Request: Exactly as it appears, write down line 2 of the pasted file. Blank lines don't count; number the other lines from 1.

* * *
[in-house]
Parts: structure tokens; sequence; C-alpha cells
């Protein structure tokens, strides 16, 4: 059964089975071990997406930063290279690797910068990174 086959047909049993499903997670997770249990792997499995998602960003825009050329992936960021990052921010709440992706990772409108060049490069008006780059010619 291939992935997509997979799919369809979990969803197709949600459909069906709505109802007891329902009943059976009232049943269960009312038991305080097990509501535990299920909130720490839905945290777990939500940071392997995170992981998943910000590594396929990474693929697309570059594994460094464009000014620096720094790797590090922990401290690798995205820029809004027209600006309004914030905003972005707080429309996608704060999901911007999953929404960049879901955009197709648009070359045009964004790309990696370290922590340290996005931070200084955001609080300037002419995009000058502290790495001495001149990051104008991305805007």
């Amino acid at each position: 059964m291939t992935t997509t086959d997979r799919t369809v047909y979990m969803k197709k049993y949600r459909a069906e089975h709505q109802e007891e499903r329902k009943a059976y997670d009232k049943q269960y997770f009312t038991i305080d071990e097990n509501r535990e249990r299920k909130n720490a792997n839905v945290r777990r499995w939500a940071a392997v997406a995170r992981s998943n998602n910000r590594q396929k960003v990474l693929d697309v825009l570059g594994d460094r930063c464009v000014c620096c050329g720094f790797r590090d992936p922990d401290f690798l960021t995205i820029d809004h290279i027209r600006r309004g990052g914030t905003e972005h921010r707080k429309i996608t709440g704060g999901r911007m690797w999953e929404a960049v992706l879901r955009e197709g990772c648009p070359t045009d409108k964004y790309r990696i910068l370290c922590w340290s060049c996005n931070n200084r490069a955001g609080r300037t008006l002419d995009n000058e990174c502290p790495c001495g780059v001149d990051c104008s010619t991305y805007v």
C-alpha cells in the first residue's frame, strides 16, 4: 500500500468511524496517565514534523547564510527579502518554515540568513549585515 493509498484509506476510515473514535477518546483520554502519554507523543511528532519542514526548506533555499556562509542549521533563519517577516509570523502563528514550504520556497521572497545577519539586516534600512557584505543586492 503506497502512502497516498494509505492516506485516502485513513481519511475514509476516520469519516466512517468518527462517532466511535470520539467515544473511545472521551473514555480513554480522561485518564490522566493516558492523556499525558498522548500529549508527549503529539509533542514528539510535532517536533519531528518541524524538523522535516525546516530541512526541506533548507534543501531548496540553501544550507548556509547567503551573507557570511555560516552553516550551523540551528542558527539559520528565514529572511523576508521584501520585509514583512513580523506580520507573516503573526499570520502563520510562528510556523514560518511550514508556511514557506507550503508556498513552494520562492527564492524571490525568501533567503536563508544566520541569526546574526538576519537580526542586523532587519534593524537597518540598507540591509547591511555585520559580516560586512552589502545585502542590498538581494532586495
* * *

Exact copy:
Parts: structure tokens; sequence; C-alpha cells